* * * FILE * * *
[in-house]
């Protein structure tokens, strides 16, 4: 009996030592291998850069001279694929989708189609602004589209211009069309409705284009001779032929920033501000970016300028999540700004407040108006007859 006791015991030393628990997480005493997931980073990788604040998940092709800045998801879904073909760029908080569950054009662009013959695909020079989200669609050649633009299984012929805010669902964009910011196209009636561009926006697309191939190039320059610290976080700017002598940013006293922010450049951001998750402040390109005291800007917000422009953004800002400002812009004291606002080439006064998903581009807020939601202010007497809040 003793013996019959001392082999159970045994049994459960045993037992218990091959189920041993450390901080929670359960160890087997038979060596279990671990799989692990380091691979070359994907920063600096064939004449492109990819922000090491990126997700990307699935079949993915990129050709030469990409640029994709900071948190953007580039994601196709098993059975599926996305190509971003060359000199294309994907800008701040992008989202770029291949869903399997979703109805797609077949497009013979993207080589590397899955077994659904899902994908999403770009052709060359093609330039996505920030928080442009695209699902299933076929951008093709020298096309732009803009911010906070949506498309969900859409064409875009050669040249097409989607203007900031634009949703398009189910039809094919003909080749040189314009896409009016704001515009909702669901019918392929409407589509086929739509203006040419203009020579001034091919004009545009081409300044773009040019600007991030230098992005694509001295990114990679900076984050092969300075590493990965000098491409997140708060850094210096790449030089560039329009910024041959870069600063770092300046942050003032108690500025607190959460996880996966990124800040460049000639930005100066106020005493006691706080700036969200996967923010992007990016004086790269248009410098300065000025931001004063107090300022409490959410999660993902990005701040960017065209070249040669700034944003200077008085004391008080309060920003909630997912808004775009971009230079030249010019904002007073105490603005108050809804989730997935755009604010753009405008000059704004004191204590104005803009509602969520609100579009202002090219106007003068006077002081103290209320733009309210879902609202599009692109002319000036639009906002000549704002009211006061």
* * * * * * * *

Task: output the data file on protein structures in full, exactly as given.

[in-house]
């Protein structure tokens, strides 16, 4: 009996030592291998850069001279694929989708189609602004589209211009069309409705284009001779032929920033501000970016300028999540700004407040108006007859 006791015991030393628990997480005493997931980073990788604040998940092709800045998801879904073909760029908080569950054009662009013959695909020079989200669609050649633009299984012929805010669902964009910011196209009636561009926006697309191939190039320059610290976080700017002598940013006293922010450049951001998750402040390109005291800007917000422009953004800002400002812009004291606002080439006064998903581009807020939601202010007497809040 003793013996019959001392082999159970045994049994459960045993037992218990091959189920041993450390901080929670359960160890087997038979060596279990671990799989692990380091691979070359994907920063600096064939004449492109990819922000090491990126997700990307699935079949993915990129050709030469990409640029994709900071948190953007580039994601196709098993059975599926996305190509971003060359000199294309994907800008701040992008989202770029291949869903399997979703109805797609077949497009013979993207080589590397899955077994659904899902994908999403770009052709060359093609330039996505920030928080442009695209699902299933076929951008093709020298096309732009803009911010906070949506498309969900859409064409875009050669040249097409989607203007900031634009949703398009189910039809094919003909080749040189314009896409009016704001515009909702669901019918392929409407589509086929739509203006040419203009020579001034091919004009545009081409300044773009040019600007991030230098992005694509001295990114990679900076984050092969300075590493990965000098491409997140708060850094210096790449030089560039329009910024041959870069600063770092300046942050003032108690500025607190959460996880996966990124800040460049000639930005100066106020005493006691706080700036969200996967923010992007990016004086790269248009410098300065000025931001004063107090300022409490959410999660993902990005701040960017065209070249040669700034944003200077008085004391008080309060920003909630997912808004775009971009230079030249010019904002007073105490603005108050809804989730997935755009604010753009405008000059704004004191204590104005803009509602969520609100579009202002090219106007003068006077002081103290209320733009309210879902609202599009692109002319000036639009906002000549704002009211006061």